A Home Buyer’s Check List: Phone Jacks, Outlets and Other Necessities

A couple of years ago, my wife and I went out looking to buy our first house. And, last September, we purchased one.

A lot of people have asked me exactly why it took us more than a year to find our house. And, my answer to them is simple; I’m a bit pickier than many other home buyers.

Because of my job, I talk to new homeowners on an almost daily basis; both when they first buy their house and a few months after moving into it. More often than not, those homeowners discovered something they hated about the house shortly after moving it; something they overlooked when they were deciding to buy it.

As a result, when I started shopping for my house, I compiled a list of items they overlooked and that list, while making it a bit more difficult to find a home that fit my criteria, helped me avoid some major headaches.

Look for phone jacks and electrical outlets and test them to see if they work. The very first house my wife and I looked at was beautiful. It had four bedrooms, was in a decent neighborhood and, since the previous owner had died and left it as an estate, it was in our price range. We were all set to go to make an offer when my wife and I talked about where we would put our computer. I liked the room off of the main hall way, she wanted to put it in one of the bedrooms. In arguing my case, I realized there was no phone jack in the room I wanted (we were still using dial up Internet at the time) and, after looking around a little more, I also noticed there wasn’t an electrical outlet. We then looked at the room my wife wanted and it was the same way.

In fact, we searched the entire house and found just three outlets and no phone jacks. We later learned the owners had started to remodel some of the rooms (to make the house more attractive) and apparently forgot about those. I’m not very handy around the house and, after buying the house, we wouldn’t have been able to afford an electrician so we said no right then and there.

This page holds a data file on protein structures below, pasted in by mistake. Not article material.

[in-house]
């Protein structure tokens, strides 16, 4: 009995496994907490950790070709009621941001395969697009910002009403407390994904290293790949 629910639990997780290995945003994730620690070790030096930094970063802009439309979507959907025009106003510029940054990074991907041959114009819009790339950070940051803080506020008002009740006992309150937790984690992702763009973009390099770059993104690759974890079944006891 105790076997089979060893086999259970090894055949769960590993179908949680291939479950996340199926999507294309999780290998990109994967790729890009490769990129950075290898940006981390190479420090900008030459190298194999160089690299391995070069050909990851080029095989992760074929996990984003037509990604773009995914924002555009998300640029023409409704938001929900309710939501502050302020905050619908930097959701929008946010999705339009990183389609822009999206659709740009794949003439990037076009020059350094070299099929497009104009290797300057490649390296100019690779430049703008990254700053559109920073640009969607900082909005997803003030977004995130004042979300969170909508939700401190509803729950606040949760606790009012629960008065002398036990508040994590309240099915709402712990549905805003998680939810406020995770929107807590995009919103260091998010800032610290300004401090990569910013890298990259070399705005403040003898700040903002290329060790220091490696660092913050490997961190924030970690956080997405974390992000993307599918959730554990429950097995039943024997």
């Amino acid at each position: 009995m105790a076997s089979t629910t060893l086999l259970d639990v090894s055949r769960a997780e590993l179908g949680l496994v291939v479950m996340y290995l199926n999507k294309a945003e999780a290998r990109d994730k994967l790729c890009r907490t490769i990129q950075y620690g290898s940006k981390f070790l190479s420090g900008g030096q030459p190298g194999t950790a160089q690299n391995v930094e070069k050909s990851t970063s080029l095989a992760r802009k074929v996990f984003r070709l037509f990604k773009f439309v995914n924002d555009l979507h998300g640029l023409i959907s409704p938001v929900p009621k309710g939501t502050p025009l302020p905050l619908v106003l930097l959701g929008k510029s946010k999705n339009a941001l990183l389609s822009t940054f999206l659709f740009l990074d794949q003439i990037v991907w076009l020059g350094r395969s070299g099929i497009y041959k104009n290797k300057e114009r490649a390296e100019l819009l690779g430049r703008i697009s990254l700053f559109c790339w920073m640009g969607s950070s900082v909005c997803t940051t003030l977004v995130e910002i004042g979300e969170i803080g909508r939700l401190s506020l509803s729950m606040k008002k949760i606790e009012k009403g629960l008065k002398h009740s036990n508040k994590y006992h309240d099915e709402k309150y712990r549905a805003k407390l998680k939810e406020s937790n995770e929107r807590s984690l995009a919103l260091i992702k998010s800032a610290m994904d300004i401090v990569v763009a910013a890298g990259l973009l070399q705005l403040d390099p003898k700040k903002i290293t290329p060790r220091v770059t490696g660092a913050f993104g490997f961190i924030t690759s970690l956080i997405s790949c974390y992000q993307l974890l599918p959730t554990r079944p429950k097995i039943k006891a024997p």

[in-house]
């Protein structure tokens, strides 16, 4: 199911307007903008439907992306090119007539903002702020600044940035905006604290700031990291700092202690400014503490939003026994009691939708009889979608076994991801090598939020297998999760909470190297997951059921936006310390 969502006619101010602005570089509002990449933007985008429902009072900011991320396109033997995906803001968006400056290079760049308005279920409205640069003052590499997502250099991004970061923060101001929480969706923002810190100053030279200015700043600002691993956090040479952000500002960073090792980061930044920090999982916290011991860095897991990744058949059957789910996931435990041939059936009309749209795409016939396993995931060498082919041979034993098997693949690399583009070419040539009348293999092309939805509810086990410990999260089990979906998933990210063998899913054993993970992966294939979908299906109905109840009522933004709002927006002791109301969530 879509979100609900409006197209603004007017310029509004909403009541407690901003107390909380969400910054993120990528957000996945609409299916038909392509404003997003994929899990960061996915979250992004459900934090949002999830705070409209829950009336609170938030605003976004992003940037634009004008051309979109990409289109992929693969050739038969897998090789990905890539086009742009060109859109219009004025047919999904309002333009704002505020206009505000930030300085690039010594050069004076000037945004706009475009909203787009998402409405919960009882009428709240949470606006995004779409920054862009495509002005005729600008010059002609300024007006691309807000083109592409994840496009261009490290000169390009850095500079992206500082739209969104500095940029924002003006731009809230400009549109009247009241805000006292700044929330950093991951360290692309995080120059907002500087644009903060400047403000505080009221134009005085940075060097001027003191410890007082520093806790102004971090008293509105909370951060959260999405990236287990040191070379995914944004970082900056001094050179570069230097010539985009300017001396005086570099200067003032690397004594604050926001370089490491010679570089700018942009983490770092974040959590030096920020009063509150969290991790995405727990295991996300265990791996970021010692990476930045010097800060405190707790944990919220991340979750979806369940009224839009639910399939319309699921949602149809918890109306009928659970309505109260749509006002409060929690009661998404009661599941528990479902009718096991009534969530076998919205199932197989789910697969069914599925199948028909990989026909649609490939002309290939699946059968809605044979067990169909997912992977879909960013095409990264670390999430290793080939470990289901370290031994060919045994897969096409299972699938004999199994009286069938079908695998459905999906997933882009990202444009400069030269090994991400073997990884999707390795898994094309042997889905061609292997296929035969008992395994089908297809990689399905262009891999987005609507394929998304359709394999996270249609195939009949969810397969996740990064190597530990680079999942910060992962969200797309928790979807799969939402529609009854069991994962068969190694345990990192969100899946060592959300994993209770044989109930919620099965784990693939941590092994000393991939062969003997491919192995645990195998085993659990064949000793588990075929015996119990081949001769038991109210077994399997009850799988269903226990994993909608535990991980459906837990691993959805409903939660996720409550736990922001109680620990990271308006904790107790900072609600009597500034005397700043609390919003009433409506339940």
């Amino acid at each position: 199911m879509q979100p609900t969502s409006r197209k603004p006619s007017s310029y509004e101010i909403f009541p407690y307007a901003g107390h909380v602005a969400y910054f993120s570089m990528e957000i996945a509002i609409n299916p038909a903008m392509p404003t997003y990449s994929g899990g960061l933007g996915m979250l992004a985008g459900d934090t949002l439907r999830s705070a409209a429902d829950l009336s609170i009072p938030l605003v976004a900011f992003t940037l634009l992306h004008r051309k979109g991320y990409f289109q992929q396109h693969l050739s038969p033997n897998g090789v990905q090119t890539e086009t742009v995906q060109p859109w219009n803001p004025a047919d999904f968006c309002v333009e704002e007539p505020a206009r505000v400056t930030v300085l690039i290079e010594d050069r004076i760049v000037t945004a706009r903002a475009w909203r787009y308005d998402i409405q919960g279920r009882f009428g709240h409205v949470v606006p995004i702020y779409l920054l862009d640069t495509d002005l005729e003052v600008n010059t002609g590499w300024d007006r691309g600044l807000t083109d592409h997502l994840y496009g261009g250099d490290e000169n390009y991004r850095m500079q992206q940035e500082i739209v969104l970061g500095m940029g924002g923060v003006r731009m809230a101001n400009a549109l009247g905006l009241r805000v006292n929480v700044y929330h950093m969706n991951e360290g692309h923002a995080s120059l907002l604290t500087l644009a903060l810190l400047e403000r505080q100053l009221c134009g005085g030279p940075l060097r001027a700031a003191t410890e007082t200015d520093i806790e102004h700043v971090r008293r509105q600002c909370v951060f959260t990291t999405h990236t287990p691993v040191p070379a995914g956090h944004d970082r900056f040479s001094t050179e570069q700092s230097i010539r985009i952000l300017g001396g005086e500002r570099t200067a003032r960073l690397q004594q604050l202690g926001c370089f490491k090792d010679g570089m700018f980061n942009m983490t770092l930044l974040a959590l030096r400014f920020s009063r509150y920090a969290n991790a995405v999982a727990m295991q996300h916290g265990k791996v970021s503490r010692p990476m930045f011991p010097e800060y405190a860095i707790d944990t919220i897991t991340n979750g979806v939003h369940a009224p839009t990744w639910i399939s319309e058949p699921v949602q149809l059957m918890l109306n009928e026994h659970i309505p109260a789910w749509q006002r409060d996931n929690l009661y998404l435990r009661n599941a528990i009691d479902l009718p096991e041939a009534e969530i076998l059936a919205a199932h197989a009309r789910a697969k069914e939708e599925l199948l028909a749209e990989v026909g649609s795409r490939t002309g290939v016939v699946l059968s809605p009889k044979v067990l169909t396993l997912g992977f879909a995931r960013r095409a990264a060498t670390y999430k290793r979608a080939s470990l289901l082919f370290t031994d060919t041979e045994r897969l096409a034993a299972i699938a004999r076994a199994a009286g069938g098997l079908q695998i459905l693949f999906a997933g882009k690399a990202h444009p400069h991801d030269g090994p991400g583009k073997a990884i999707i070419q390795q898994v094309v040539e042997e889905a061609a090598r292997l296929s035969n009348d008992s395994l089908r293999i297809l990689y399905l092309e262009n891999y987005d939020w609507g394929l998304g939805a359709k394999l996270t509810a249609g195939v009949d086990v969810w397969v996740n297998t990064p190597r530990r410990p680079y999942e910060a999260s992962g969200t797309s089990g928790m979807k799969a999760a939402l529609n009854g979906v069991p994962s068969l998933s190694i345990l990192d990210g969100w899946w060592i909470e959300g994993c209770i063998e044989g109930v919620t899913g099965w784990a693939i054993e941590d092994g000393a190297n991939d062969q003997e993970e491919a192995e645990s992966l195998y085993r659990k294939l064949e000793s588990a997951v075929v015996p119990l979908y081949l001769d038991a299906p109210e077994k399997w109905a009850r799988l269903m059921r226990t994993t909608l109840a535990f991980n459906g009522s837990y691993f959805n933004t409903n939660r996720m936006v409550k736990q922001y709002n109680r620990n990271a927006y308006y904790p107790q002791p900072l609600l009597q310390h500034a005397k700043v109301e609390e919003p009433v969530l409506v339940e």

We also had a similar house that had plenty of outlets but, when we had an inspector come in, we discovered that most of those no longer worked.

Where are your water shut-offs? This is actually something we didn’t have on our list and missed on our current home. When we bought the house, we intended on replacing the faucets in the kitchen and bathroom. We later discovered the sinks didn’t have a shut off valve and, to replace the faucets, we first will have to shut off the water to the entire house. It’s not a huge deal but it is a bit of an inconvenience.

If you plan on keeping your furniture, take along a tape measure. Like many people, I planned on keeping my furniture when I moved; at least until I had the money to eventually replace it. Unlike many people, I had the presence of mind to measure key pieces of that furniture; like my couch and bed. And, I’m glad I did this. My wife and I fell in love with a house that, again, was absolutely beautiful and in our price range. The first time we went there, I had forgotten my tape measure. But, I remembered to bring it along on the second trip. We were standing in the master bedroom of the house talking about the view from the window when I realized the room was actually a bit narrow. After doing some measuring, I realized our queen-sized bed wouldn’t fit. In fact, I don’t think any of the bedrooms of that house would fit more than a full or twin-sized bed; both of which would be too small for us.

Take a few minutes to test the furnace, hot water, etc. Living in Wisconsin, I am shocked by the number of people who will buy a house and not check to see if their furnace works first. It’s one thing if you have a home warranty but many sellers don’t offer that. We didn’t find any houses with issues with their furnace. But, we did turn on the hot water at one house and found it took several minutes to warm up. I wasn’t in the mood to replace a hot water heater shortly after buying the house so I turned that one down.

If you’re moving to a different city, did you research your utilities? I stayed in town when I moved so I didn’t have to do this. But, I come across people all the time that will move to some of the smaller surrounding communities, hoping to save on property taxes. The taxes are cheaper in those areas, but most only have one phone company to choose from and none have cable television or high speed internet access. That doesn’t sound like a place I would want to live at and I know, from talking to those people, they regret that decision as well.

Like I said before, being slightly pickier when you look at homes to buy might reduce the number of homes to choose from. But, if you can avoid a potential headache or even a large expense, isn’t it worth it?

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